fwiw, I don’t smoke in the house or the cars or around non smokers. I am aware its a nasty fuggin habit and dont find it necessary to share it with others that lack my casual coolness.???

  38. tk | February 13, 2008, 2:47pm | #

    What if you change “to smoke” with “to masturbate” in all those questions on that list?
    A LOT more loss of autonomy!
    We really need some regulations there.
    Think of the children…”

    tk, DON’T FOOK WIT MY ‘BATIN!

  39. Abstract:
    Journal of Drug Issues 31(2), 325-394, 2001
    Nicotine as an Addictive Substance: A Critical Examination of the Basic Concepts and Empirical Evidence
    Dale M. Atrens
    __________
    Dale Atrens received a B.A. from the University of Windsor, an A.M. from Hollins College, and a Ph.D. from Rutgers University. He has held
    appointments at universities in North America, Europe, Asia, and Australia. He is currently a Reader in psychobiology at the University of Sydney.
    He is the author of several neuroscience textbooks and a number of popular books on diet and lifestyle.
    _____________
    The present review is a critical analysis of the concepts behind and the empirical data supporting the view that tobacco use represents an addiction to nicotine. It deals with general aspects of the notion of addiction, while concentrating on specific problems associated with incorporating nicotine into current frameworks. The notion of addiction suffers from unprecedented definitional difficulties. The definitions offered by various authorities are very different, even contradictory.
    Definitions that reasonably include nicotine are so broad and vague that they allow many trivial things, such as salt, sugar, and watching television, to be considered addictive. Definitions that exclude the trivia also exclude nicotine. The addiction hypothesis, in general, is strongly shaped by views that certain drugs bring about a molecular level subversion of rationality. The main human evidence for this is verbal reports of smokers who say that they can’t quit. On the other
    hand, the existence of many millions of successful quitters suggests that most people can quit. Some smokers don’t quit, but whether they can’t is another matter. The addiction hypothesis would be greatly strengthened by the demonstration that any drug of abuse produces special changes in the brain. It has yet to be shown that any drug produces changes in the brain different from those produced by many innocuous substances and events. The effects of nicotine on the brain are similar to those of sugar, salt, exercise, and other harmless substances and events. Apart from numerous conceptual and definitional inadequacies with the addiction concept in general, the notion that nicotine is addictive lacks reasonable empirical support. Nicotine does not have the properties of reference drugs of abuse. There are so many findings that conflict so starkly with the view that nicotine is addictive that it increasingly appears that adhering to the nicotine addiction thesis is only defensible on extra-scientific grounds.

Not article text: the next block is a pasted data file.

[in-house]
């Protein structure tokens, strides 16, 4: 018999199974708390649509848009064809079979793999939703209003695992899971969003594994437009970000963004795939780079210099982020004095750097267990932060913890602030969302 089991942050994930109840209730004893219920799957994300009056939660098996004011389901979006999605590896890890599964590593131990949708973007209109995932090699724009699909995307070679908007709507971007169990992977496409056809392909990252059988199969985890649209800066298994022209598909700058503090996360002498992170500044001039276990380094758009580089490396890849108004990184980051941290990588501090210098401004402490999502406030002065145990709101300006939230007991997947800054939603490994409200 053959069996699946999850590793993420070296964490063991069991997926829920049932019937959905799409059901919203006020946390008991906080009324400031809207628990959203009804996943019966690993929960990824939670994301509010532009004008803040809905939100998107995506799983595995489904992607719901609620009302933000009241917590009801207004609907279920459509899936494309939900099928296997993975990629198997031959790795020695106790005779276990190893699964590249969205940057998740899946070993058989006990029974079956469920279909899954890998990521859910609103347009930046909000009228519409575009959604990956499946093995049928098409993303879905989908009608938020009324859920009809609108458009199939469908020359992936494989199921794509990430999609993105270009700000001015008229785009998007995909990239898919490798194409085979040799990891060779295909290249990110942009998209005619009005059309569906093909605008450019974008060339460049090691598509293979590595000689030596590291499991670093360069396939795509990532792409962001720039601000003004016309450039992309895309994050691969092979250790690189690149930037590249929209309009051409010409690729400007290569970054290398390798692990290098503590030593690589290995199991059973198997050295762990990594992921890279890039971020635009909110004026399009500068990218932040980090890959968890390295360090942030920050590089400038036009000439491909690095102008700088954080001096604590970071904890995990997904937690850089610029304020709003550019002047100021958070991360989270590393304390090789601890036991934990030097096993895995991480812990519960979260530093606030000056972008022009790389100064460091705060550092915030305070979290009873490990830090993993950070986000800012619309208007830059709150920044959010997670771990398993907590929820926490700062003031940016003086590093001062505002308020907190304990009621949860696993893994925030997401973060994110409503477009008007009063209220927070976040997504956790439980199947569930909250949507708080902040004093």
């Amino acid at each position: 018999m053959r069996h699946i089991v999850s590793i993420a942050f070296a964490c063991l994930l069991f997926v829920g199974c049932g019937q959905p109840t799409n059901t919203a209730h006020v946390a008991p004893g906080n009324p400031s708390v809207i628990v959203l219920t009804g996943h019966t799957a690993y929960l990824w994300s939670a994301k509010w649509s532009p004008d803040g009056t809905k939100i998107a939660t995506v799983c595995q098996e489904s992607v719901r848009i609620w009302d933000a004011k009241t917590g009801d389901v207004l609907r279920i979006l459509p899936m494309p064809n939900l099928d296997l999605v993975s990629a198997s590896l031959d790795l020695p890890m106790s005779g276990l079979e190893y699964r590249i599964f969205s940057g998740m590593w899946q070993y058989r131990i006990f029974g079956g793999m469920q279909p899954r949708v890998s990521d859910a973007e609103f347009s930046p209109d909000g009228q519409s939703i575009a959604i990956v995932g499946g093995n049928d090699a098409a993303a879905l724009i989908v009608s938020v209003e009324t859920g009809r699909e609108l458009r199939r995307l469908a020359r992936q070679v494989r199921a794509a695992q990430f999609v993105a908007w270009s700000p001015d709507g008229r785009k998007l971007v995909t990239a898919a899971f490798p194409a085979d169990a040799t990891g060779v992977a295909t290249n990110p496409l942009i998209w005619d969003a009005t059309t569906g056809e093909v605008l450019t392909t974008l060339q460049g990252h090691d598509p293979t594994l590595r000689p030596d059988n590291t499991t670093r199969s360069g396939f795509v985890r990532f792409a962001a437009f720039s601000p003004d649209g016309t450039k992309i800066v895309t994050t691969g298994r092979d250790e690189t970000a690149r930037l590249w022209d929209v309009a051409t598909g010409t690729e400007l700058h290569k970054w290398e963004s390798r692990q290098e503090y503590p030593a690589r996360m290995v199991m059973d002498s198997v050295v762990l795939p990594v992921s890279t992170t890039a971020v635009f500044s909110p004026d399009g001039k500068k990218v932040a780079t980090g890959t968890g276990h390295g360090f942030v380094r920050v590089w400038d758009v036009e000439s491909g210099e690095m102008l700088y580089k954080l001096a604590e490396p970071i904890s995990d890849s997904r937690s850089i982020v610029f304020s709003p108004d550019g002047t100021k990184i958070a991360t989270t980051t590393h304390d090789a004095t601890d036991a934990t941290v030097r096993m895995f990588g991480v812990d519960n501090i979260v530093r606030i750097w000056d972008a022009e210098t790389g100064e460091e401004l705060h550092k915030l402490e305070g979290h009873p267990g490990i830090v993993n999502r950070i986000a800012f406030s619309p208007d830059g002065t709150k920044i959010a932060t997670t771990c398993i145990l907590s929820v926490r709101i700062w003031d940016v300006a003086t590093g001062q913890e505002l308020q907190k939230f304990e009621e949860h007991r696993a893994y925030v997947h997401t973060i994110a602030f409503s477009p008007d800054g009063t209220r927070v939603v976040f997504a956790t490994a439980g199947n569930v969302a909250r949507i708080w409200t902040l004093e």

Whole thing here:http://www.forces.org/evidence/download/nicotine_addiction.pdf

  40. I love a good appeal to authority duel…

    Biochemical Pharmacology
    Volume 74, Issue 8, 15 October 2007, Pages 1263-1270
    Issue: Nicotinic Acetylcholine Receptors as Therapeutic Targets: Emerging Frontiers in Basic Research and Clinical Science

    “Multiple brain pathways and receptors underlying tobacco addiction”

    Jed E. Rose

    Over the last 20 years much progress has been made in understanding the pharmacologic basis of tobacco addiction. In particular, the role of nicotine in reinforcing smoking behavior has been studied from a variety of perspectives. This article discusses two important aspects of this topic: (1) brain pathways underlying tobacco addiction; and (2) the actions of nicotine at nicotinic cholinergic receptors. Recent evidence will be reviewed indicating that nicotine reinforces smoking behavior by acting on more than one subtype of nicotinic receptor. Similarly, the role of several brain pathways in tobacco addiction will be considered. Tobacco addiction may thus be seen as a complex neuropsychopharmacological disorder; further progress in smoking cessation treatment may require that we address the multiple molecular and brain components of this addiction.

    … The primary neural pathway that has been studied with respect to nicotine reinforcement has been the mesolimbic dopamine tract, with axons projecting from cell bodies in the ventral tegmental area (VTA) to frontal brain targets, including the nucleus accumbens. Nicotine stimulates burst firing in VTA neurons, resulting in enhanced dopamine release in the nucleus accumbens [7] and [14]. Activation of the dopamine reward pathway has been the hallmark of drugs of abuse, including cocaine, opiates, and alcohol [15].